1. One of my clients had a close call as a kid. He was nearly grabbed at a local upscale department store while his mom tried on a bathing suit and he stood outside the fitting room area.
The only thing that saved him was when he cried out when the man grasped his arm too tightly, otherwise, it would have been a tragedy. I asked him "what" (because I've learned NEVER to ask "why") it was that kept him from screaming and he said, "I was inside. I had to use my inside voice". In my mind, I was yelling, "NO, NO, NO!!!!" I asked him how he would instruct his kids on "stranger danger". He had a lot to say and he was right.
2. Because you never ever never ever never know who is a predator, your kids have to sleep in their own bed in their own room every night. No sleepovers of any kind. They can do that when they go to college
Why? Because you can't live with the consequences. You can't hand your kids over to someone you don't know or even someone you know. Predators threaten kids with killing their parents, their grandparents, their dogs and cats...anything and anybody to keep them quiet. They know all of the tricks and you, parents, you don't have a clue whatsoever.
And, if a visiting child makes an accusation about you or a family member (brother, sister, whatever), can you live with those consequences, as well?
When I was a teen and going out with my friends, my father strongly, strongly demanded that I be in by midnight. I was a good student, etc., and I had their trust, but no one else had their trust. My Dad (capitalization intended) said, "Nothing good happens after midnight". I came in once, only once after midnight. He was sitting in the rocking chair in the dark living room. When I came in, he simply got up and went to bed; he didn't say a word to me. I was crushed. Ugh. Your kid is at someone else's house after midnight.
Stick to this rule no matter what. Once you give in, it's all over..."but you let me stay at Sally's house!" and now, you've got no response. They'll learn not to ask.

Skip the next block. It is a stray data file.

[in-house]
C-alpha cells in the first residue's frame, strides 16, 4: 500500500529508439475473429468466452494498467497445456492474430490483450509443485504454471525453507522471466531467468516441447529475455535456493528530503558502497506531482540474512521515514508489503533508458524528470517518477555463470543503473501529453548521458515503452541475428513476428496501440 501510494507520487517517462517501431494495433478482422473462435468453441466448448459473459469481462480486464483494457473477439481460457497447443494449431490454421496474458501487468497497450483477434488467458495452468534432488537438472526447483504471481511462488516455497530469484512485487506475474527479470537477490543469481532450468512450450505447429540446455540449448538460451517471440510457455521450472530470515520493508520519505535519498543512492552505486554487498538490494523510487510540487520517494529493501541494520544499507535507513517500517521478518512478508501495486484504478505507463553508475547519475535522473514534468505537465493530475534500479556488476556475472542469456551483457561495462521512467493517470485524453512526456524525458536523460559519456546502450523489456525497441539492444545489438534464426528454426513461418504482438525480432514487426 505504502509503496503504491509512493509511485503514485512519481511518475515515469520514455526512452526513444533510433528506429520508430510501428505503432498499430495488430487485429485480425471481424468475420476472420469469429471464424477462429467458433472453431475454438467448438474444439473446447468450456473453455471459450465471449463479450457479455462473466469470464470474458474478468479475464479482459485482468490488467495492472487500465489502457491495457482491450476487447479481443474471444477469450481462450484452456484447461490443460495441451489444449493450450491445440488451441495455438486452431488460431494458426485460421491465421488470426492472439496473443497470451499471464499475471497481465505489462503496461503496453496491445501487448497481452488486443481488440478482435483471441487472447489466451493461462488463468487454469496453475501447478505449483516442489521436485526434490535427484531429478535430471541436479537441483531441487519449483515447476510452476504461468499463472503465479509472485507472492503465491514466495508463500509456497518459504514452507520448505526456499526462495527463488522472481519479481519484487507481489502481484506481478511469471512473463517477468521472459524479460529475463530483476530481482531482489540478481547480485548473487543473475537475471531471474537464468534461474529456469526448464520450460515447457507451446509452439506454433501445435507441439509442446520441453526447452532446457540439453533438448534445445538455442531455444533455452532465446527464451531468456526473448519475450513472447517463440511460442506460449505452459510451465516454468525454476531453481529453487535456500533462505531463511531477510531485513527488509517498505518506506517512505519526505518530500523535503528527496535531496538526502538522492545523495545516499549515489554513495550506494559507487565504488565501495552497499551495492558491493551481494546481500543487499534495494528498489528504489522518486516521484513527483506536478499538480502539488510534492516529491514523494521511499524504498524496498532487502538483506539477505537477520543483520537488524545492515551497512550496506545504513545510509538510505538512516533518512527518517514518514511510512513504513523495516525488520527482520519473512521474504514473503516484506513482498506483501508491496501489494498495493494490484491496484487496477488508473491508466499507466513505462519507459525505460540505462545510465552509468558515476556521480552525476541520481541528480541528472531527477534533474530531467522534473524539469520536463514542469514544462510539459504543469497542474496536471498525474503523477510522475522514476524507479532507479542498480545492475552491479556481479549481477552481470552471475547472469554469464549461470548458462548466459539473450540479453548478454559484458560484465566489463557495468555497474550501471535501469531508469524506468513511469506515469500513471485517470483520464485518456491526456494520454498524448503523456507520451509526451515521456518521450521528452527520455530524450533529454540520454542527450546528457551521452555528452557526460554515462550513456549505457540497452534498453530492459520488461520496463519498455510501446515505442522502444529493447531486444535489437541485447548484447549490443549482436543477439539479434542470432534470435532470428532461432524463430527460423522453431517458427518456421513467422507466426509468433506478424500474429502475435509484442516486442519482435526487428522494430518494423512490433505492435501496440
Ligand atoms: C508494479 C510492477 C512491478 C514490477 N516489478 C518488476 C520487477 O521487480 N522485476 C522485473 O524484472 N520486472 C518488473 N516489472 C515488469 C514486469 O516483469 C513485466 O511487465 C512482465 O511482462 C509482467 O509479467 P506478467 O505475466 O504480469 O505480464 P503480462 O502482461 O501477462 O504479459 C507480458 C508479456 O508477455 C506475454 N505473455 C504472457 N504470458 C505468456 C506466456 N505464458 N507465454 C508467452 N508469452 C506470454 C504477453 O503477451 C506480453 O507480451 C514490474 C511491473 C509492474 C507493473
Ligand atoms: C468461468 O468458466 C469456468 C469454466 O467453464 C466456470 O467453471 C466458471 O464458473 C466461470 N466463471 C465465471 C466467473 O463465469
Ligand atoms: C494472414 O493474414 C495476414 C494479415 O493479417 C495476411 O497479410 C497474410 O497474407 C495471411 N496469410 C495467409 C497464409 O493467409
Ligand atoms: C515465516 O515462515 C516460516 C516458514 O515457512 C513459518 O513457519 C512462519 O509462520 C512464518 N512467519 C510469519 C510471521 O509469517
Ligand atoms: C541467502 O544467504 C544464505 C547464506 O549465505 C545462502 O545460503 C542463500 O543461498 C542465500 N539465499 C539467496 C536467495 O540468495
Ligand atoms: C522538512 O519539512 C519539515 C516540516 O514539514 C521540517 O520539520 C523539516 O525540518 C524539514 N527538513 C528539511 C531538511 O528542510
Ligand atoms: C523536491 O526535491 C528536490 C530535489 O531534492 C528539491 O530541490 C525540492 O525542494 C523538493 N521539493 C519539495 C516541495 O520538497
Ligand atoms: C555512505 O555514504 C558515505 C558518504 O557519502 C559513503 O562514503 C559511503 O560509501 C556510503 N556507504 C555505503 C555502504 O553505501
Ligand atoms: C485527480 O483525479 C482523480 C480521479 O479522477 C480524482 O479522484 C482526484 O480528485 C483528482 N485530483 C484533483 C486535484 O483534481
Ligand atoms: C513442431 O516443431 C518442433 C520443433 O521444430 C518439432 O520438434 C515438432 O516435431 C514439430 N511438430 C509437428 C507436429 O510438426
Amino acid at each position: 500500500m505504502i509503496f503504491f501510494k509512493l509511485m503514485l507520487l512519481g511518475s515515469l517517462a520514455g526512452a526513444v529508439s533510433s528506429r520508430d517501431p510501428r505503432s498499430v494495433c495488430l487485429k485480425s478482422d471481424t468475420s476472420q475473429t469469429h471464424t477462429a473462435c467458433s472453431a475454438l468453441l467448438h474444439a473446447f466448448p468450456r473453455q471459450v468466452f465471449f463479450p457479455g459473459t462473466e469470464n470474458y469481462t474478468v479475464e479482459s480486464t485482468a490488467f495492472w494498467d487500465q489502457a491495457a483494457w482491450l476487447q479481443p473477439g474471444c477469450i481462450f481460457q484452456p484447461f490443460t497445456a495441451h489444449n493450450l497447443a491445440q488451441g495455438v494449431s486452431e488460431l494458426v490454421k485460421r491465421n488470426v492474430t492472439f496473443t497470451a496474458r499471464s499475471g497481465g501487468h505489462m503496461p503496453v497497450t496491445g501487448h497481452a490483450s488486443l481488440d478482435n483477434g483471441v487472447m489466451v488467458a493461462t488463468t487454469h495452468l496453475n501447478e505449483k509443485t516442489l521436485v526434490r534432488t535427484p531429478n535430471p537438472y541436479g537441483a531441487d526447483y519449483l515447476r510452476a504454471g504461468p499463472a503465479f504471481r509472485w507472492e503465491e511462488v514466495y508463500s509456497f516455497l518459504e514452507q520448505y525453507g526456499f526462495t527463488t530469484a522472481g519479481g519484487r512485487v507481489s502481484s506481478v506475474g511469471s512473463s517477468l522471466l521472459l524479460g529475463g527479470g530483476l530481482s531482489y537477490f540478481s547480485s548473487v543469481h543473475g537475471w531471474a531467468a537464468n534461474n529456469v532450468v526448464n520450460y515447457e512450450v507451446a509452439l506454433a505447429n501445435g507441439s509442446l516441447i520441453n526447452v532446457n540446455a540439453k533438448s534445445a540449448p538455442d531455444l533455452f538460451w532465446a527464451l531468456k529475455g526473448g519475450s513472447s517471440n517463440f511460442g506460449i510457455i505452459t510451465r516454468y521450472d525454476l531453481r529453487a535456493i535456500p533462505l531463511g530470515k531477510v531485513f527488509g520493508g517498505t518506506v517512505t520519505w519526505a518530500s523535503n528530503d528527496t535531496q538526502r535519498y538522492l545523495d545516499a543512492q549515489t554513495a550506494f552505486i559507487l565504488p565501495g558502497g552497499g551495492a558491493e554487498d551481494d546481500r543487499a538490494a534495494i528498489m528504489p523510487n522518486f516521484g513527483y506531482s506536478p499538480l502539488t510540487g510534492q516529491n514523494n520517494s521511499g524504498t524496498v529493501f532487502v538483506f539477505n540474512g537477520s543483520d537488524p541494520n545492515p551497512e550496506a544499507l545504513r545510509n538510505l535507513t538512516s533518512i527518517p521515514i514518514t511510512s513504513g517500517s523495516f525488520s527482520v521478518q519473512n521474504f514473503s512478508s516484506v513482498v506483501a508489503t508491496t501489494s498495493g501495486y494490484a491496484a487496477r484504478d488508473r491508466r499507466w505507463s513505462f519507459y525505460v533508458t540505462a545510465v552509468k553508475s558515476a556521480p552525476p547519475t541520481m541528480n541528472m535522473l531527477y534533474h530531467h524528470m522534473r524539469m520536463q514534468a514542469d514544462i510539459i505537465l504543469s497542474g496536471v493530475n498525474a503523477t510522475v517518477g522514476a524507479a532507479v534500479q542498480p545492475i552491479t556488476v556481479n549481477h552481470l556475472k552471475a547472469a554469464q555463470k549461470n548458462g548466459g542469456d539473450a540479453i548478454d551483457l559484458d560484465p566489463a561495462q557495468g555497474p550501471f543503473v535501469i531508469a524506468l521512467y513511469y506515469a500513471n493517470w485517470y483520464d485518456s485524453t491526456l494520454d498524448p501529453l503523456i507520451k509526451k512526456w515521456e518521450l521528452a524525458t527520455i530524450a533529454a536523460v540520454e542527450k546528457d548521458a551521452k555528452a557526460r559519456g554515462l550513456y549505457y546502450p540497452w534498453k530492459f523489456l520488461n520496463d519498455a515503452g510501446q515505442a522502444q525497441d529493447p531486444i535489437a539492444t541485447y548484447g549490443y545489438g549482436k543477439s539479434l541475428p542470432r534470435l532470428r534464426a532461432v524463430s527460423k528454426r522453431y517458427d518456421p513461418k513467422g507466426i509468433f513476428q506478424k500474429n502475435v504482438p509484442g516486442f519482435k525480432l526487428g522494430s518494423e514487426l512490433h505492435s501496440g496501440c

3. You know that whole "they give me the creeps and I can't explain it" dynamic I talked about in the Trust Your Gut post? Well, if someone makes your kid uncomfortable, that's the end of it. They don't need to explain it and you need to listen and not ignore their feelings.
4. One day, our son asked, "Mom, can you be a psychologist for a minute and not my mother?" He was about 12. His question was about a sensitive subject and thankfully, there was a straightforward answer. When we finished the brief exchange, he announced, "OK, you can be my mom now". It occurred to me that kids need an avenue to access parents' information and wisdom without all of the emotional overlay and expectations. You know how you can ask your doctor anything and they are supposed to give you the facts without any judgment, right?
When your kid comes to you with issues big and small, be RAN...Receptive, Approachable and Nonjudgmental. That's it. As parents, you are required to have a H-U-G-E catcher's mitt. Catch it all and give your kids the information necessary to learn from experiences so that they can "adjust" their responses to situations. If you get all "nervous and jerky", they won't talk to you. If you get accusatory or shame them, they won't talk to you.
5. Teach your kids the circumstances under which they can defy and challenge adults. They can not only be assertive in situations where they feel threatened, but they need to be given permission to fight back if someone puts their hands on them. That minute while they are fighting back, might allow them the time they need to recruit help. Make sure they know they won't get into trouble for breaking things in a store or hurting someone who is trying to take them.
6. Teach them the "script" and who to choose to get help. Your child needs to approach a woman and say, "I need help" or "I'm scared". That's it. Men make up the vast majority of abusers (96%), so a woman is a better bet. If your child says they s/he needs help or they're afraid, that's all that is required. The adult will do the rest.
7. If they are being taken from a location, they need to shout, "He's not my dad!" or whatever as many times as possible so people start to question the situation. I've heard it recommended that when you are being attacked to yell "Fire" because people will naturally be concerned about their own safety.
All of these ideas have to be adjusted to your child's age and ability. It's difficult not to scare them, but if you handle it as a situation to be problem-solved without appearing fearful yourself, the message will be clear to them.
Most kids are sexually abused by a family member or someone the family knows well. Give yourself permission to not trust anyone with your child's safety and well-being. You can't live with the consequences.
It's not the Test of Twelve, so you'll have to read the book. It's a tough read, but you'll do it anyway. You'll ready some chapters more than once. Be brave. You can't be squeamish and be effective parents.
OK, have at it. TTFN, Claudia